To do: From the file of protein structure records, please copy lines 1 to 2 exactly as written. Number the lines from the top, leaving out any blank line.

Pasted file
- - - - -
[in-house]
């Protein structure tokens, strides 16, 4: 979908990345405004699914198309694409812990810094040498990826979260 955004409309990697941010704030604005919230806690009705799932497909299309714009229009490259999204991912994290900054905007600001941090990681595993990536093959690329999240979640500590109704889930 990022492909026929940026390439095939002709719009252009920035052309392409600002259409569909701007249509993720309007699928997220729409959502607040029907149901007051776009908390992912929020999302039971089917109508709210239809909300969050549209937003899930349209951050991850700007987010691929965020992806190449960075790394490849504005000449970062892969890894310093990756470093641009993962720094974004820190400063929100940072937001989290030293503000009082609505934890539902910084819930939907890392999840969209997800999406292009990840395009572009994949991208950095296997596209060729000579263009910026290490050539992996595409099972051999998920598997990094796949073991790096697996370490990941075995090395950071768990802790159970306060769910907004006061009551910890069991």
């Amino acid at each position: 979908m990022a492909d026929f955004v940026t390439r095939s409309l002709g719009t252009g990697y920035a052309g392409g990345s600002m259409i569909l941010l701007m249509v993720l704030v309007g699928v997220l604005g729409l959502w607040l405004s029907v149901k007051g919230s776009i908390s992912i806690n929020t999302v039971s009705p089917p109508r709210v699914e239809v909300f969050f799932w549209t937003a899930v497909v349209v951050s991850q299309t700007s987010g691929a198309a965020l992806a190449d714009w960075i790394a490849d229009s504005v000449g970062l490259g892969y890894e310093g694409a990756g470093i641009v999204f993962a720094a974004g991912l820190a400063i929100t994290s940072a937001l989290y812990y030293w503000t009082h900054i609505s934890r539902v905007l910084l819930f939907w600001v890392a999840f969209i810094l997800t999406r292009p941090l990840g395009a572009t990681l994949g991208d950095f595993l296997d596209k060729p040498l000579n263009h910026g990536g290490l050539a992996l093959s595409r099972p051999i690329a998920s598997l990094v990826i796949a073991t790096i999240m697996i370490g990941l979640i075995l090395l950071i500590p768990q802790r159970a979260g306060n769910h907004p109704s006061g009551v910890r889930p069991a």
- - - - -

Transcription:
[in-house]
């Protein structure tokens, strides 16, 4: 979908990345405004699914198309694409812990810094040498990826979260 955004409309990697941010704030604005919230806690009705799932497909299309714009229009490259999204991912994290900054905007600001941090990681595993990536093959690329999240979640500590109704889930 990022492909026929940026390439095939002709719009252009920035052309392409600002259409569909701007249509993720309007699928997220729409959502607040029907149901007051776009908390992912929020999302039971089917109508709210239809909300969050549209937003899930349209951050991850700007987010691929965020992806190449960075790394490849504005000449970062892969890894310093990756470093641009993962720094974004820190400063929100940072937001989290030293503000009082609505934890539902910084819930939907890392999840969209997800999406292009990840395009572009994949991208950095296997596209060729000579263009910026290490050539992996595409099972051999998920598997990094796949073991790096697996370490990941075995090395950071768990802790159970306060769910907004006061009551910890069991």